Social Learning At Conferences: Moving From Passive Attendee To Active Participant

Deb & Tony's elbows.

Have you ever received the elbow nudge during a workshop or conference?

If you’re like me, you’ve even given a few to colleagues and friends.

The Ubiquitous Elbow Nudge

The elbow nudge occurs when a peer decides to emphasize something a presenter said. Suddenly you feel an elbow in your rib cage as your contemporary wants to draw your attention to the information being presented. It’s usually a friendly gesture although when a spouse or supervisor does it, it feels very awkward.

The elbow nudge is one way passive listeners engage in non-verbal communication during education programs. It’s the equivalent of saying, “Wow, did you hear that? The speaker is talking directly to us.”

I think it’s the precursor to social learning and peer discussion.

Defining Social Learning

“Social learning is participating with others to make sense of new ideas,” says author and business social strategist Marcia Conner.

I like that definition! Social learning is participating with others to make sense of new ideas.

Social learning is not new. It’s been around since the dawn of humanity. It’s very natural for us to talk with others about things.

What is new is the array of social technologies that allow us to participate with others is real time conversations across the globe. Social media, technology used to engage three or more people, can foster and leverage social learning. Social media has an inherent expectation for engagement and a back and forth exchange between three or more people. (Participating with others to make sense of new ideas!)

Ultimately, social learning emphasizes active participation and open discourse.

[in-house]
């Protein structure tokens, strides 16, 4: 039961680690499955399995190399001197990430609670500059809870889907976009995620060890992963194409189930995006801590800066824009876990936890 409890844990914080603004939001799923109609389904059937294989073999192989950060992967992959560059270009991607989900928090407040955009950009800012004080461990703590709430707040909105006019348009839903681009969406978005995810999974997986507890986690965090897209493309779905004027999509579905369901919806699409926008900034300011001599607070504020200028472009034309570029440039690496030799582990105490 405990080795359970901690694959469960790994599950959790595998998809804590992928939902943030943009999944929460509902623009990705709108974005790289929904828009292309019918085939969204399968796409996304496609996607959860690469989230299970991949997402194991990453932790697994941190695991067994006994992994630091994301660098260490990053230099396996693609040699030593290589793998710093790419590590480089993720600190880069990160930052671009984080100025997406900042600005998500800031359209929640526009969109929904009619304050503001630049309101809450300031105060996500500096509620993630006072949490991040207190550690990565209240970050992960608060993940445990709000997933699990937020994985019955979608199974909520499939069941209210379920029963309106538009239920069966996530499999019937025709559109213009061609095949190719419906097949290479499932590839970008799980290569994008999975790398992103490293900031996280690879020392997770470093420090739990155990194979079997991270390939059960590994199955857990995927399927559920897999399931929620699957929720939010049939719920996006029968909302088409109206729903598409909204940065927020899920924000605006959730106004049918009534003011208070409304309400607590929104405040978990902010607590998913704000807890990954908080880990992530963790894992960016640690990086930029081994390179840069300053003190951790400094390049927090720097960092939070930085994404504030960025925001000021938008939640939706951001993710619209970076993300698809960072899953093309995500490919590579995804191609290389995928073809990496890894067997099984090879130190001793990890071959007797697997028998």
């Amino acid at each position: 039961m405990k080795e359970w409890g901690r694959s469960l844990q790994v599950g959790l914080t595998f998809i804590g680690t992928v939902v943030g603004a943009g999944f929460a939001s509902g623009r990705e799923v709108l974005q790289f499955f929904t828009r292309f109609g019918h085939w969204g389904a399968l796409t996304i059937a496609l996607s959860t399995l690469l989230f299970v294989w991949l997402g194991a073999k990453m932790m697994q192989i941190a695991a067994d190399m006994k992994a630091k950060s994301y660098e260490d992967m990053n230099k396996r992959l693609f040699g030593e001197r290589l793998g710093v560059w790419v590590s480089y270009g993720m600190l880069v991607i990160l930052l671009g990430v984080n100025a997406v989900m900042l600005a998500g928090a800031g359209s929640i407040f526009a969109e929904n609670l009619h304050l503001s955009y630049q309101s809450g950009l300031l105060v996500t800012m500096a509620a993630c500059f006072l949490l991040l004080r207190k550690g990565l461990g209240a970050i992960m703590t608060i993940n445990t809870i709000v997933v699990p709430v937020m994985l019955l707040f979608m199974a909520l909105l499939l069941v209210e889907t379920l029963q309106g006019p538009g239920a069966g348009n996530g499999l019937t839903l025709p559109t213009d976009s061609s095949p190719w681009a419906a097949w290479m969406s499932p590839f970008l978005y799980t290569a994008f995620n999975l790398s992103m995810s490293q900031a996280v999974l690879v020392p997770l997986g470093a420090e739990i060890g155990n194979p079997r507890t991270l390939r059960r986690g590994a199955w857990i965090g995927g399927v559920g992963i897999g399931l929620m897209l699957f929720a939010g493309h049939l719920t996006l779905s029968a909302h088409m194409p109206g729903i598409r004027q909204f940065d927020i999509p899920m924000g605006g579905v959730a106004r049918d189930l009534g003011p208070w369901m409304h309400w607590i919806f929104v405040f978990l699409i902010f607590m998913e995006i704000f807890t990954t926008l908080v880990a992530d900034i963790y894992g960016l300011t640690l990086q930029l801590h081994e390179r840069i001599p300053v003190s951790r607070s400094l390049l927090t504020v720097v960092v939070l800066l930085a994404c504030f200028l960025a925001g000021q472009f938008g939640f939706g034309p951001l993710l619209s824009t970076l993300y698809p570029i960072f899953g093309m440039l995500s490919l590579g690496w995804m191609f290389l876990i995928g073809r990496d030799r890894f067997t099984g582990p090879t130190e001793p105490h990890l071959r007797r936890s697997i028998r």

The Social Learning Hallway Buzz

Where does most of the learning occur at a conference?

Not in the education sessions! Most learning occurs in the hallways as attendees begin to make sense of the information they’ve heard with each other.

Inside the four walls of conference meeting rooms, attendees receive information. They passively listen to lectures and panels. With the exception of the occasional elbow nudge, little social learning occurs during most traditional conference education.

Outside of those rooms, attendees start to socially construct their own understanding of the information. They discuss concepts and issues as they try to integrate it and internalize it into their own personal framework. It’s where true conference social learning happens.

Nurturing Social Learning At Conferences

Conference organizers need to find new ways to nurture and foster social learning at their events.

We need to encourage the hallway conversations to crop up during all aspects of the conference. We must ask our speakers to shift from planning one-way lectures and panels to more facilitated small group and peer discussions.

We need to help our registrants transition from passive attendees to active participants. We have to find the balance of the “what,” the content, and the “how,” the learning process. We need to promote more social learning during traditional conference education.

In order to do this, we must stop seeing our meetings as containers for distributing information and start seeing them as a process to facilitate learning.

We must come to grips with the fact that “information” is a commodity and that “education” is something that has significant value.

The more our attendees become participants in social learning during our event, the more likely they will want to return next year. Let’s face it, social learning is better than the elbow nudge.

What are some tactical things you’ve experienced at conferences or workshops that fostered social learning? How can you encourage the integration of social technology tools, social media and social learning for your conference?

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1 comment
  1. thom singer says:

    Amen to the power of “Hallway Conversations”. Much time is invested in creating learning objectives for the sessions, but then the breaks are just tossed out there with some cookies. The organizers need to understand the learning objectives of their whole “Conference Attendee Experience” 😉

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